Thursday, August 13, 2020

Digital Decluttering Part 1: Social Media

Previously, I've written about how to declutter physical items. Minimalism and keeping tidy spaces are important to me in being happy at home and at work... and as an IT professional I think it's important to bring decluttering practices to our virtual worlds.

Recently, I have embarked on a journey to reduce my digital footprint. The process of decluttering my virtual world has so far been similar to the process of decluttering my home. Some of the questions are much the same as I'd ask when discarding a physical item, like whether or not I'm happy to have it follow me into the future, or how useful it will be for me to keep it long-term.

The first area I decided to tackle in my digital decluttering process was social media. I have never been big on social media sites to begin with, so I only had three sites to consider initially: Facebook, LinkedIn, and an IT community. Of each service, I asked:
  • Do I get what my time is worth from the platform?
  • Am I making meaningful social connections on the platform?
  • Do I want/need my posts to follow me into the future?
  • Is the sometimes-personal data I provide a fair trade-off for the value of the service?

For Facebook and LinkedIn, I quickly and confidently answered "No" to every single question. For the IT community, I felt I could answer "Yes" to the first three questions and "Close enough" to the last... for now. With those questions answered, I proceeded to remove as much as I could from Facebook before scheduling my account for deletion. I had posted next to nothing on LinkedIn, so I closed my account without much effort put forth to remove information from my profile.

Removing as much as I could from Facebook before leaving ended up being a week-long project. I posted two final statuses informing my small group of friends that I'm making an effort to reduce my online presence, and that they could find me on a couple of chat apps that I fully intend to keep long-term. If they missed their opportunity I decided to treat decluttering my interpersonal relationships as a perk--if they couldn't make time for me, they shouldn't expect mine in return. It took an entire week to declutter my profile and remove as much as I could before closing my account. It's not terribly necessary to remove everything before account deactivation, but it was a lot of data that I didn't care to let Facebook hold onto for any longer than they had to. I saved important photos back to one of my computers, and when I was satisfied with how much I retrieved and removed, I closed my account and removed the login information from my password vault so I wouldn't ever log in accidentally and break the timer for account deletion.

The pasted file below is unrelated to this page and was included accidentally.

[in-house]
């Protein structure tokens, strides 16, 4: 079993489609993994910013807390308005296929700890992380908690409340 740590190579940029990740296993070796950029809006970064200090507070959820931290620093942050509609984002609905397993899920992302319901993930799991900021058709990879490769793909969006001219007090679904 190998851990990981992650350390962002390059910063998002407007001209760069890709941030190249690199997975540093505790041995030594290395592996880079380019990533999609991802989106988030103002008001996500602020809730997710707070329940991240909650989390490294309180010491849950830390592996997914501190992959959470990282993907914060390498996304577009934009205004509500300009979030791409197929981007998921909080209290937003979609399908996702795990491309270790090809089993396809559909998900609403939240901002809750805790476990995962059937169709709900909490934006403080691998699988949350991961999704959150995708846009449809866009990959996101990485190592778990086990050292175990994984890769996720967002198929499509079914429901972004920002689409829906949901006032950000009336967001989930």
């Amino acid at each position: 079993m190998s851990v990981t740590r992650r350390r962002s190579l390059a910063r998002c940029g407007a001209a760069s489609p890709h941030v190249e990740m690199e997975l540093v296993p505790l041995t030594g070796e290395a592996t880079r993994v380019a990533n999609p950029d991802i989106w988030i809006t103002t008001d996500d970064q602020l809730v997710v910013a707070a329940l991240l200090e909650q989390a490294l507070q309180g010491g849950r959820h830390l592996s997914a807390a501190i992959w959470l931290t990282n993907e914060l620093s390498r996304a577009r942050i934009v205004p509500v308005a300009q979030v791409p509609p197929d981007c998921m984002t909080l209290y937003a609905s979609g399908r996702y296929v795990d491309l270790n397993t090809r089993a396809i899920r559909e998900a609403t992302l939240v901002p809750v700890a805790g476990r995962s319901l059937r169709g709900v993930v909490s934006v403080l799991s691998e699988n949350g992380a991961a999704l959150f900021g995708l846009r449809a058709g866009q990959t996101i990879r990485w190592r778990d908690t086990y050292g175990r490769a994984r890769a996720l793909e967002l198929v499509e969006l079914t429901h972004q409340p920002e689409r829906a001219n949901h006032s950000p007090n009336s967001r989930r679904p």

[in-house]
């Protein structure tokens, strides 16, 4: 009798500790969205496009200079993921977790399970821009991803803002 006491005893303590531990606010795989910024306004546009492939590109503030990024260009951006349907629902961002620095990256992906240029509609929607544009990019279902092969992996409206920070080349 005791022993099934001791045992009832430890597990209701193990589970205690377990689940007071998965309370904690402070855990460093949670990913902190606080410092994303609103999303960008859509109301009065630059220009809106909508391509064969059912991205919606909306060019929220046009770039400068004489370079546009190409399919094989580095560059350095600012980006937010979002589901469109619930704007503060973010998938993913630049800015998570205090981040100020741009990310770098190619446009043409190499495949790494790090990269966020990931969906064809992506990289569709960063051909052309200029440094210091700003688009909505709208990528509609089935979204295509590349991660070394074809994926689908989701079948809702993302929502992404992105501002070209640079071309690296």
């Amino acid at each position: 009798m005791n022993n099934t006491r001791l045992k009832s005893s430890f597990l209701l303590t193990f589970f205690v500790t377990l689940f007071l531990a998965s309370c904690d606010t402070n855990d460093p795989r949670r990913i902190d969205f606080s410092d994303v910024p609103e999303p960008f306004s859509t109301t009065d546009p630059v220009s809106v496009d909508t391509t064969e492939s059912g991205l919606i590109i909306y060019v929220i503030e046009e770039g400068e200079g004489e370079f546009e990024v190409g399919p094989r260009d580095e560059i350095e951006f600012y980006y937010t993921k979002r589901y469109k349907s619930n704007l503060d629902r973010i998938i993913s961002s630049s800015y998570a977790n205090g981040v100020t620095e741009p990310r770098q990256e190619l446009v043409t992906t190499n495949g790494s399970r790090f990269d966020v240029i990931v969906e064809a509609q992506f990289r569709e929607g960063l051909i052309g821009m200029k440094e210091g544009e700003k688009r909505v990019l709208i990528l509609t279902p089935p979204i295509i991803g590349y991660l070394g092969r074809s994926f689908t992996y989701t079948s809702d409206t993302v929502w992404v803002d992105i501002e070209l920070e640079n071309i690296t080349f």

For the first couple weeks, I caught myself trying to type in facebook.com when I opened up a browser out of boredom. After that, however, it started to become forgettable and I found more interesting things to do online and offline. Having time back to fill with more quality activities felt good. I started to wonder what I could do next, and within a few weeks of requesting Facebook account deletion, I cleaned up and deleted my Pinterest account as well.

Overall, it seemed easiest to remove Pinterest and LinkedIn from my online presence. Because I wanted to leave Facebook in what I felt was the "right" way, it took a lot of time and effort. However, I'm over a month removed from that journey now and I feel better for it. My time online is now mostly spent talking to friends and reading articles about topics that interest me. It's easier for me to pick up my Surface to draw on it and produce art than it is for me to pick it up and mindlessly surf the web. I'm no longer emotionally bogged down by negativity and superficial "who's got the best life?" contests on social media. 

Reducing social media's hold on my time has paved the way for increased productivity and given me the motivation to clean up and minimize the rest of my online presence so I can spend more of my time on things that matter to me. So, was it worth it to leave Facebook, LinkedIn, etc? Absolutely! I would highly recommend doing so to anyone whose digital life feels cluttered and dissatisfying. It really is worth the effort because the end result is more time available to spend on meaningful and fulfilling activities. For me, that means reading and enjoying my friendships. What could it mean for you?

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